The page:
New onset study now open for enrollment — TrialNet launches study to test JAK inhibitors in type 1 diabetes
TrialNet researchers are testing two promising new treatments to see if either or both can preserve insulin production in people recently diagnosed with type 1 diabetes (T1D).
The JAKPOT T1D Study will test abrocitinib and ritlecitinib, a new class of autoimmune treatments called Janus kinase (JAK) inhibitors. If either or both treatments are successful, they may be studied in earlier stages of the disease to see if they can prevent or delay clinical diagnosis (stage 3).
The TrialNet study is the first to test whether either treatment can preserve insulin production in people newly diagnosed with T1D. Researchers believe JAK inhibitors may be able to calm the immune system response that harms insulin-making beta cells. Continuing to make even a small amount of insulin helps keep blood glucose levels in the normal range, lowering the risk of the long-term complications of diabetes.
The study will enroll 78 people between the ages of 12 and 35 newly diagnosed with T1D (within three months of T1D diagnosis). Participants will be randomly assigned to one of three groups: one group will get abrocitinib, one will get ritlecitinib, and one will get a placebo (it will look like a study drug but has no active ingredients). Neither the participants nor the study team will know who is in which group until the end of the study.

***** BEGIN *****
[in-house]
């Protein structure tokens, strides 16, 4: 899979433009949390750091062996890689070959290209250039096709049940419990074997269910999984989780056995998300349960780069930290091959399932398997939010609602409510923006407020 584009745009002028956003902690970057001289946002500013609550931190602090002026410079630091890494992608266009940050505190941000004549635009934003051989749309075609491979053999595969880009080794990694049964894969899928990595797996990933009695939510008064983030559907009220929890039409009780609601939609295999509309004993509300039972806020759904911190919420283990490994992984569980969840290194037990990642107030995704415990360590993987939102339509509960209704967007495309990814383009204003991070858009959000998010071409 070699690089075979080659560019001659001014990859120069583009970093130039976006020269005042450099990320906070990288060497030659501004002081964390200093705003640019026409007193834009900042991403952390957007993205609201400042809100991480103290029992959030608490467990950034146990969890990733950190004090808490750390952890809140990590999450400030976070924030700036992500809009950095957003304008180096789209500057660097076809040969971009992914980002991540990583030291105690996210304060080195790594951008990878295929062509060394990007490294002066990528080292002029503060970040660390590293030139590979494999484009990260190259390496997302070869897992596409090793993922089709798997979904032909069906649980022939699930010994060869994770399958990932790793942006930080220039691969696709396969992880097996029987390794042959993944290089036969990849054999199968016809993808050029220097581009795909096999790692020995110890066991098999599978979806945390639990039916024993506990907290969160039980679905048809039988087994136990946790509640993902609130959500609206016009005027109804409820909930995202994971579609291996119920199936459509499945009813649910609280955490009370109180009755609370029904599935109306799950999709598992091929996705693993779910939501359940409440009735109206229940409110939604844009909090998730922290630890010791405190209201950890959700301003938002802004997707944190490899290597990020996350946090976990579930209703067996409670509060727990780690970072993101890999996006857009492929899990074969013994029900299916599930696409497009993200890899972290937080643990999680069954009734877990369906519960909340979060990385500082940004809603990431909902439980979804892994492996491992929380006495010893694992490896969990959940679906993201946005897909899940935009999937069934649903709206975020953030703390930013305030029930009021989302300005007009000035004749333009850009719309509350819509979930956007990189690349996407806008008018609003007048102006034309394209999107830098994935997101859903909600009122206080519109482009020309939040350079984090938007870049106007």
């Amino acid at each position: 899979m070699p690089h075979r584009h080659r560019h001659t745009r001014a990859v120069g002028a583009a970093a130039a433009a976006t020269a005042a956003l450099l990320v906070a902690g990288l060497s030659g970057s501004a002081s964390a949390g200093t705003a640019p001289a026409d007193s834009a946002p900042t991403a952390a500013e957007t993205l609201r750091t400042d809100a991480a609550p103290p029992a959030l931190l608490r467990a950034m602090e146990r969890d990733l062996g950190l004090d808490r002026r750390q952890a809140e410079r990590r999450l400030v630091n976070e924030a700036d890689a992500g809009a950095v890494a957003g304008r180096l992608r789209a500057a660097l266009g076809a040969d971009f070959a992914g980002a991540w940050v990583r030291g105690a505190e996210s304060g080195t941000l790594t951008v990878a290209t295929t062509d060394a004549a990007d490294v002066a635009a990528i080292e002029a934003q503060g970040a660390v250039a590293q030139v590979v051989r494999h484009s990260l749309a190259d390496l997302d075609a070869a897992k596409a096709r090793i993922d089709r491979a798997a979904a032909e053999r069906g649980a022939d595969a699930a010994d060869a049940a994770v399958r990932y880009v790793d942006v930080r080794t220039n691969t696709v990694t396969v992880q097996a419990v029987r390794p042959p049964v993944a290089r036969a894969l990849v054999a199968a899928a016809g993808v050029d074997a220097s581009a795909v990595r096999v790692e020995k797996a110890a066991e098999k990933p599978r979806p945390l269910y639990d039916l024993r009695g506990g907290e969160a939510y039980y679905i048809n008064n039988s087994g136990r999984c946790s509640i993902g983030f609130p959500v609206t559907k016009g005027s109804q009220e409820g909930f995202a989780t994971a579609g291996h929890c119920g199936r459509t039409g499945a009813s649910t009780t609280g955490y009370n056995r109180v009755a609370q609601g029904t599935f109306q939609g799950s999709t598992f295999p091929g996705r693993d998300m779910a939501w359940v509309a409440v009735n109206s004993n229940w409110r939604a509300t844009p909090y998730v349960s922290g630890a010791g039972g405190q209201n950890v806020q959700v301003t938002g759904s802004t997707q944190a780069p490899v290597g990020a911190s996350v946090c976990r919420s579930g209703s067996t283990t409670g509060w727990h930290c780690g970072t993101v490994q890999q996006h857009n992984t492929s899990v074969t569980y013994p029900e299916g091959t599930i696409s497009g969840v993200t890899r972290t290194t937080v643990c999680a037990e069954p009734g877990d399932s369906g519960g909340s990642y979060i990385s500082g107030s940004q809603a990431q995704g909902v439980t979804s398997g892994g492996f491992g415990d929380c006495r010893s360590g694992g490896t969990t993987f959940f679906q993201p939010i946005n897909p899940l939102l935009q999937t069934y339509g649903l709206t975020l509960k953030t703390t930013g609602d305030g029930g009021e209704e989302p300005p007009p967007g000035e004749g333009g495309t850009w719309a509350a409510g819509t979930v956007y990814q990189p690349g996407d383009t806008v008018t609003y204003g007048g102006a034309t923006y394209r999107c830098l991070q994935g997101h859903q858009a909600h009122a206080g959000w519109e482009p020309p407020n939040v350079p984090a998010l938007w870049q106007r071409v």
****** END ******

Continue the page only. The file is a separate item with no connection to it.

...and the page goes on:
JAK inhibitors are being used and studied in other autoimmune diseases. Abrocitinib is approved by the U.S. Food and Drug Administration (FDA) to treat eczema. Ritlecitinib is being studied as a treatment for several autoimmune diseases, including alopecia, ulcerative colitis, Crohn’s disease, vitiligo and rheumatoid arthritis.
For more information about this and other TrialNet studies, visit trialnet.org/our-research.